One thing we’ve learned about our device-focused, always connected lifestyle is that it’s hard to figure out where work ends and where off-duty life begins. We’ve developed a Pavlovian response to email and text alerts; it’s almost impossible to resist taking a peek at your manager’s 8:00 PM email about tomorrow morning’s conference call.
One study showed that 42 percent of workers feel pressured to check on work while on vacation. Millennials, having been hyper-connected since they entered the workforce, are more prone to feeling like they’re always on call. It feels natural to check emails before they get out of bed. It also feels natural to take a few minutes out of the workday to order a birthday present online. The combination is the opposite of work-life balance; in fact, they’re both “working from home” and “homing from work.”
Millennials value work-life balance more than any previous generation, but they define it differently. A 2016 Deloitte survey of working millennials found that 16.8 percent stated that work-life balance was the most important factor in their job satisfaction. They don’t seek the freedom to disconnect, to turn off their phone, and ignore work. The ideal balance was being able to work when they wanted and having the freedom to take care of personal business when they wanted without feeling guilty. So their definition of balance is actually flexibility.
This can cause friction, especially if a team includes baby boomers. Boomers are workhorses. They pride themselves on doing whatever it takes to get the job done. Asking for time off to take care of personal business feels like admitting weakness. The culture clash between the two generations can create conflict and make retention of young talent more challenging.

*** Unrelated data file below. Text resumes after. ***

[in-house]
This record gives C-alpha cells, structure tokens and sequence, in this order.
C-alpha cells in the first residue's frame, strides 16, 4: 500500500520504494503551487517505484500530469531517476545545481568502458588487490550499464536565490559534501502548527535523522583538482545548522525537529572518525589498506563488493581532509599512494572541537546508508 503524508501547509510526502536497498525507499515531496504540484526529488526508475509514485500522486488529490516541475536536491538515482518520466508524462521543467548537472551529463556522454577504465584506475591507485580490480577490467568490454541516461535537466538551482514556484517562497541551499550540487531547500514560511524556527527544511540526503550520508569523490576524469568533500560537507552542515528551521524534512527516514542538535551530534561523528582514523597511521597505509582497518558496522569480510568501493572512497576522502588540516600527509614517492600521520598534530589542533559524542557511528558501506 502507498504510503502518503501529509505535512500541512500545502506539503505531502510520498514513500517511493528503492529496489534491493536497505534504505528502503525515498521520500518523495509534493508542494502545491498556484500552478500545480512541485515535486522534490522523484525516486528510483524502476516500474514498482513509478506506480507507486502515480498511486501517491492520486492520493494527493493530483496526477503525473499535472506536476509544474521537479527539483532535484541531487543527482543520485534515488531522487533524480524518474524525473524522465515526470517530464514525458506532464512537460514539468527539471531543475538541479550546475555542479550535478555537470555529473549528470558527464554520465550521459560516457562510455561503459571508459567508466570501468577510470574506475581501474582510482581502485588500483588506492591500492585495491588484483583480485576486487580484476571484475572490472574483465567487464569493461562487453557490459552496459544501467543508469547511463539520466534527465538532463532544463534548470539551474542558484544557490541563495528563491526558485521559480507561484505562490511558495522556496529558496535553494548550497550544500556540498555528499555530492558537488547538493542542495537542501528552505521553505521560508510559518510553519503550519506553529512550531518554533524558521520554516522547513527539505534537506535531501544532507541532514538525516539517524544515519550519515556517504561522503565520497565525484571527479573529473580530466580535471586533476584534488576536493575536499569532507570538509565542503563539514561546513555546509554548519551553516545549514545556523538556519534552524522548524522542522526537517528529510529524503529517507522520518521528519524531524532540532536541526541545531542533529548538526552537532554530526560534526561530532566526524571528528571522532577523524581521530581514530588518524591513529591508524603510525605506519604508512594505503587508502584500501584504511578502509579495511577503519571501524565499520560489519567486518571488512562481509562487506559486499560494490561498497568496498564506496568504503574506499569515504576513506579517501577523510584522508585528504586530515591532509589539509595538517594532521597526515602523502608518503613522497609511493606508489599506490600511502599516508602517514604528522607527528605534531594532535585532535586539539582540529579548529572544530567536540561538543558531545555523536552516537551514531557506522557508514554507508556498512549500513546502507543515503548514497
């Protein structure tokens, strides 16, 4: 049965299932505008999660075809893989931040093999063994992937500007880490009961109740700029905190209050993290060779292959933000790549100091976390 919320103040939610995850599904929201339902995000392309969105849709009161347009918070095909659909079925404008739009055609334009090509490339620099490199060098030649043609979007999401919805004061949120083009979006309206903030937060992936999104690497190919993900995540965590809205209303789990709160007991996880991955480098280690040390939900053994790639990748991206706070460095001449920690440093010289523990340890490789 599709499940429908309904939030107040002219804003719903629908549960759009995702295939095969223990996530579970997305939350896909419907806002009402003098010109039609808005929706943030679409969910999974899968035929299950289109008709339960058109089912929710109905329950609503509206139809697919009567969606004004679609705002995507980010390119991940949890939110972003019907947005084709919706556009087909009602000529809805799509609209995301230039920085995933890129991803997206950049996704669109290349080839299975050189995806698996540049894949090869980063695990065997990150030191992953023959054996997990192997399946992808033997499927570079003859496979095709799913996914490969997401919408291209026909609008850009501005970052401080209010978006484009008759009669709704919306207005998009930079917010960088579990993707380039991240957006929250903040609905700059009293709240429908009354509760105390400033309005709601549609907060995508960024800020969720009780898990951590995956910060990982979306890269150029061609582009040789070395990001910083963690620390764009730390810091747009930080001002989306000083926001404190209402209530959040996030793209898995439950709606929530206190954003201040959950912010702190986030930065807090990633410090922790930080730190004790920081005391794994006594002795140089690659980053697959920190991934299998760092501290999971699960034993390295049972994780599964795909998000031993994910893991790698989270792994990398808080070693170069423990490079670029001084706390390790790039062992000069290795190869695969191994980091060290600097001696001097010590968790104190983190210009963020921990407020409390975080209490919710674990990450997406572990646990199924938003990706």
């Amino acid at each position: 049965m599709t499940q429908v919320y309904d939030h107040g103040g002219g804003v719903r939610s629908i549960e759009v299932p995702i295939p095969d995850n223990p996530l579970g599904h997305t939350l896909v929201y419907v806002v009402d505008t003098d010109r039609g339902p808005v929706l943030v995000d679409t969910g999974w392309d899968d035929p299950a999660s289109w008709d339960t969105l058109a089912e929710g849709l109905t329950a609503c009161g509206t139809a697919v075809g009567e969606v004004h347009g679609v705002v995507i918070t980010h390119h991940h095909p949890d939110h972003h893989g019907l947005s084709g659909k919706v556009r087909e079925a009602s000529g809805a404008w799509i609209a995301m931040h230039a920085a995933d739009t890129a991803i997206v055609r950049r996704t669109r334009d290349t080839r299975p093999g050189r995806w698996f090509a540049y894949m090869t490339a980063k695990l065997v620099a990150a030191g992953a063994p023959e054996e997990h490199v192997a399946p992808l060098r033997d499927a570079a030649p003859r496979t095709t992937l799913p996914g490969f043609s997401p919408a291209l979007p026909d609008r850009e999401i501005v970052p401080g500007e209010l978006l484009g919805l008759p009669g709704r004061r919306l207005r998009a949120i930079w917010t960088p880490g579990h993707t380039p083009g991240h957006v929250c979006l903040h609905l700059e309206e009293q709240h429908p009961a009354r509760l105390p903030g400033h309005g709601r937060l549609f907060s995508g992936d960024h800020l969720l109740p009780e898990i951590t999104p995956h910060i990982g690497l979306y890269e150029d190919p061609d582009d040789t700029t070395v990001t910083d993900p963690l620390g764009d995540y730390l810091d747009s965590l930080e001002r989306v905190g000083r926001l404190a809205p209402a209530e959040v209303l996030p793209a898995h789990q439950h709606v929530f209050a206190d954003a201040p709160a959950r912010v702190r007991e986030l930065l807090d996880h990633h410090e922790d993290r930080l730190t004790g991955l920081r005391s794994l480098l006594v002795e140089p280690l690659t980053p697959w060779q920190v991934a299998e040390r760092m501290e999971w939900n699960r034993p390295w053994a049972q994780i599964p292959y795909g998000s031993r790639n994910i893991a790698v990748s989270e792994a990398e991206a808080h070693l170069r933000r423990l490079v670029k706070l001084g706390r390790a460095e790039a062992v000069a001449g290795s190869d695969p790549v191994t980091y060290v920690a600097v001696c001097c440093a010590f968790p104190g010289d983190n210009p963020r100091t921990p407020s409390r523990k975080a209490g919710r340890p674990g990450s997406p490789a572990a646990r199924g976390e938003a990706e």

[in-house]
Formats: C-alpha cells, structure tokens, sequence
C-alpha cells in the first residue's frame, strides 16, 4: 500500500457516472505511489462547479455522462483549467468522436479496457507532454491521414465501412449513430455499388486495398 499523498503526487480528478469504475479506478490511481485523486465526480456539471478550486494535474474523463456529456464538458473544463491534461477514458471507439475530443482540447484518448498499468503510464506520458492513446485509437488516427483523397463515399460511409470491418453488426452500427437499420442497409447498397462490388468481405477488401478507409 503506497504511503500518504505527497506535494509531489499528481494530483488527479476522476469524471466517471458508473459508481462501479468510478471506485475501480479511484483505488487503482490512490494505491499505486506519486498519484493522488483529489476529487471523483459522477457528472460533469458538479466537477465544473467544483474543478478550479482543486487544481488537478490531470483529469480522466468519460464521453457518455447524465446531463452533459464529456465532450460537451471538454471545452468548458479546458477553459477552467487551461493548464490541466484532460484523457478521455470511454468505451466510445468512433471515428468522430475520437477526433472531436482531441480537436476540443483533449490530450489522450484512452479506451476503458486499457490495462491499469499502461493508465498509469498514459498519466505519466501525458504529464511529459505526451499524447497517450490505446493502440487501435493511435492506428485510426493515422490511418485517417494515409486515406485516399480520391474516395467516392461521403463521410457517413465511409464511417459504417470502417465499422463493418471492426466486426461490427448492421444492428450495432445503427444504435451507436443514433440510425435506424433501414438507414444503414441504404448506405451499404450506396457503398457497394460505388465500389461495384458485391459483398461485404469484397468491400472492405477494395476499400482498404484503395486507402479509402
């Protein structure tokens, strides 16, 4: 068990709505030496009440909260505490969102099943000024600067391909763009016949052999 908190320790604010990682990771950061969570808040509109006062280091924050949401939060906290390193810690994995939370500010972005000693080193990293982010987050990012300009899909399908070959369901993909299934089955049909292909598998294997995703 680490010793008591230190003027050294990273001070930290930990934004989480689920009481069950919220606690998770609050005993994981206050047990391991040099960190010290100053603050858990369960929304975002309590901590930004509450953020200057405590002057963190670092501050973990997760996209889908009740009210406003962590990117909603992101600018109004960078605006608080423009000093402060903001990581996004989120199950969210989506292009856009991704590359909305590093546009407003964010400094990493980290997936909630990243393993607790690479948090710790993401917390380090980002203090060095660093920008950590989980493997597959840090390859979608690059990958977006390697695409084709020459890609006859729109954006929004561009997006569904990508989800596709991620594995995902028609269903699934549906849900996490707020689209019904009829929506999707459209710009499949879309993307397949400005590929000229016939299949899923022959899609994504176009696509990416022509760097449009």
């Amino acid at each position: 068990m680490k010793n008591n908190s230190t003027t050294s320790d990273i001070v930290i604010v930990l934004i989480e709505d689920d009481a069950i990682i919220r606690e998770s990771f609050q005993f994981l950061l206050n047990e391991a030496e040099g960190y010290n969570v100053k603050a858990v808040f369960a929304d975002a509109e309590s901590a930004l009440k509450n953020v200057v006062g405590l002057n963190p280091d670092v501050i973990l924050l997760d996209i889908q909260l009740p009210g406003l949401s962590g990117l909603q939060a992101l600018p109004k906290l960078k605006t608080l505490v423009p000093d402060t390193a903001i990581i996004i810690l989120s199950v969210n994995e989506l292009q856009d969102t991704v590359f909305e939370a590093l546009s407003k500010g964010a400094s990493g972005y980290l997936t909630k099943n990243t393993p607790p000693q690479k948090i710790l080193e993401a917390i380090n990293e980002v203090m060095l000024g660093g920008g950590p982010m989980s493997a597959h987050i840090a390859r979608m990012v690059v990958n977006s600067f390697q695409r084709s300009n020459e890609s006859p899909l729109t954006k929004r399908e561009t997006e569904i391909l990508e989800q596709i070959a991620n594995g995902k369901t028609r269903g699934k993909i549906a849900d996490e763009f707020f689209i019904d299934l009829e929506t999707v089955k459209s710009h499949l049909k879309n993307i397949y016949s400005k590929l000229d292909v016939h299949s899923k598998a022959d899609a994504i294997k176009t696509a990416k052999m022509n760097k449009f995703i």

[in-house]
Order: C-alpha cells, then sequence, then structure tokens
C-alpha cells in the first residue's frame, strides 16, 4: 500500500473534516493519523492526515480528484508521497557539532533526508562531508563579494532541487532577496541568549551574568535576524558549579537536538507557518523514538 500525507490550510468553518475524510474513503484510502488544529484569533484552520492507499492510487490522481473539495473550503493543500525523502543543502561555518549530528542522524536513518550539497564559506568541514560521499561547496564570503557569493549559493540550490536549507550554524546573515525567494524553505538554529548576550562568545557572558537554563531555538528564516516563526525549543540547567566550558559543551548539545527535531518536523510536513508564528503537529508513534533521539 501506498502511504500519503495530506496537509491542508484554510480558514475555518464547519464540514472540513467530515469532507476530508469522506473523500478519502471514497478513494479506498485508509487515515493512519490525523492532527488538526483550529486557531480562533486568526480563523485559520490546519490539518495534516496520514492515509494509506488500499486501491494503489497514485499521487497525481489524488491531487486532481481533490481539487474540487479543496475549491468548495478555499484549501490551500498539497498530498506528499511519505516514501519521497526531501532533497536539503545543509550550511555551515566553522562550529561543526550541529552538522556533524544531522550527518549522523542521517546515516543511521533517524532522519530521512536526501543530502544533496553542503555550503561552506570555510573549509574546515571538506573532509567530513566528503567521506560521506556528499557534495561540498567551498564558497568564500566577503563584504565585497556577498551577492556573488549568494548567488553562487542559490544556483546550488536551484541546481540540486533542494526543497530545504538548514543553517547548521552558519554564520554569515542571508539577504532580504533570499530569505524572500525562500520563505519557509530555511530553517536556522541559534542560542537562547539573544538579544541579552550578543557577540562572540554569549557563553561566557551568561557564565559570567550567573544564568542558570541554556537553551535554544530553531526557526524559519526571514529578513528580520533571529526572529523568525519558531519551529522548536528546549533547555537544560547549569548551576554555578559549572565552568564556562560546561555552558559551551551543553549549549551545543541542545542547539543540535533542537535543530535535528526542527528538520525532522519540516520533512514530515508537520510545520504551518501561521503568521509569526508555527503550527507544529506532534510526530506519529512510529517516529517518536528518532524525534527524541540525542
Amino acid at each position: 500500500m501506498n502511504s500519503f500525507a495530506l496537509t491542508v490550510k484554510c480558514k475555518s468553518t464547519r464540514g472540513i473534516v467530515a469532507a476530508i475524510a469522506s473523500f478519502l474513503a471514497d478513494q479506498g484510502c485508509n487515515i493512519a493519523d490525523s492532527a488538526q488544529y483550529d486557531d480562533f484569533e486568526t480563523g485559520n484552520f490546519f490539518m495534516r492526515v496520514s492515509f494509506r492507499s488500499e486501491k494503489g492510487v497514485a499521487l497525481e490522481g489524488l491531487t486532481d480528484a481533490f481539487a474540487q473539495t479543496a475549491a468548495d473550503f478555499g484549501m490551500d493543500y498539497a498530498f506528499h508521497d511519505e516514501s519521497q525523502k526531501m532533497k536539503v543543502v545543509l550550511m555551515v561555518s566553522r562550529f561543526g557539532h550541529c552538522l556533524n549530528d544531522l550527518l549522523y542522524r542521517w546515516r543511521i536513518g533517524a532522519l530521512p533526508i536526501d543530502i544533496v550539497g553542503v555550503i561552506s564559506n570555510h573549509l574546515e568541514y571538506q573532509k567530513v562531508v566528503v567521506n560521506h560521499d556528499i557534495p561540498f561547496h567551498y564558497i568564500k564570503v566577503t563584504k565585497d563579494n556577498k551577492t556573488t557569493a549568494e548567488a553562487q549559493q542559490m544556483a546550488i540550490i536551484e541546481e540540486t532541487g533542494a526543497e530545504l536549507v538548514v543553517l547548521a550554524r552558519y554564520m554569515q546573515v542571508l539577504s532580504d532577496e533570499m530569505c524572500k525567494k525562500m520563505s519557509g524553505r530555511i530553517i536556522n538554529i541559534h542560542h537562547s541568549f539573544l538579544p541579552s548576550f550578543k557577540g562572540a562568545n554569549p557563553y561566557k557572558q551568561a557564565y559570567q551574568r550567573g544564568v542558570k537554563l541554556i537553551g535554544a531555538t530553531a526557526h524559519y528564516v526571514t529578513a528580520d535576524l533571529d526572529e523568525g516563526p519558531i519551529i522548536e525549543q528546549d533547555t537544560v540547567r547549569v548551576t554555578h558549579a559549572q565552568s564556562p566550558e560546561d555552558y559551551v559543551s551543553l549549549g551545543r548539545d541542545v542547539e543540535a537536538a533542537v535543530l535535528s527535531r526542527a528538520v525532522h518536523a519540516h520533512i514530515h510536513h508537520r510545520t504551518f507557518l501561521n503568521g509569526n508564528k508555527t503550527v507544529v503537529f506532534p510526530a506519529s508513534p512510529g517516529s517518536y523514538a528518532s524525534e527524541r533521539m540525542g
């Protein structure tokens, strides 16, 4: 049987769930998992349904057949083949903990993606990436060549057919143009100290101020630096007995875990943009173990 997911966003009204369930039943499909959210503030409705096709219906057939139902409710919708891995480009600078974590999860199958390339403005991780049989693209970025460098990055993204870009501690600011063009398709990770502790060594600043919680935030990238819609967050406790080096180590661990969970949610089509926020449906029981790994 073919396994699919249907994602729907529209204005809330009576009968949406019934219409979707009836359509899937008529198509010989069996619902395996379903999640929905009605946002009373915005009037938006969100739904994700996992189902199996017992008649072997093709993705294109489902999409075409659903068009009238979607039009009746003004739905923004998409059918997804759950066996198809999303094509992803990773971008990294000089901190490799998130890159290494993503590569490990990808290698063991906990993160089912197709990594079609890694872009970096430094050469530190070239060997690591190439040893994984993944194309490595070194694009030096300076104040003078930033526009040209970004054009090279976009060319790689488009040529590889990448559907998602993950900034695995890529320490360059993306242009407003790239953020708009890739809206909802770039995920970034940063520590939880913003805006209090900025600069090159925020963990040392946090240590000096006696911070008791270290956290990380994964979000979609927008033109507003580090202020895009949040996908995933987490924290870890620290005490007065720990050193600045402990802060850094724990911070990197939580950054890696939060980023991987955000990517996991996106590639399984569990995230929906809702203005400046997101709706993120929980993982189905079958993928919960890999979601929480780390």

If your team is experiencing generational conflict, managers will need to provide flexible options for work that make asking for time off feel safe. Boomers will appreciate being able to catch a grandchild’s concert or soccer game just as much as the millennial appreciates taking the afternoon off when the surf’s up. When time off is defined as rebooting or refreshing instead of slacking, workers of all ages will get comfortable with the concept. The company will be rewarded with more productivity at work, making burnout and resentment rarer.
In fact, maybe we should do away with the term work-life balance altogether. It implies that you’re only alive when you’re out of the office. It also implies you must figure out how to split your life and attention in a sort of zero-sum exercise. Maybe balance means we’re 100 percent present when at work and 100 percent present with friends and family when at home.
We can try for what Jeff Bezos of Amazon said about his approach: “The reality is, if I am happy at home, I come into the office with tremendous energy,” he said. “And if I am happy at work, I come home with tremendous energy.” That sounds like the perfect balance to us.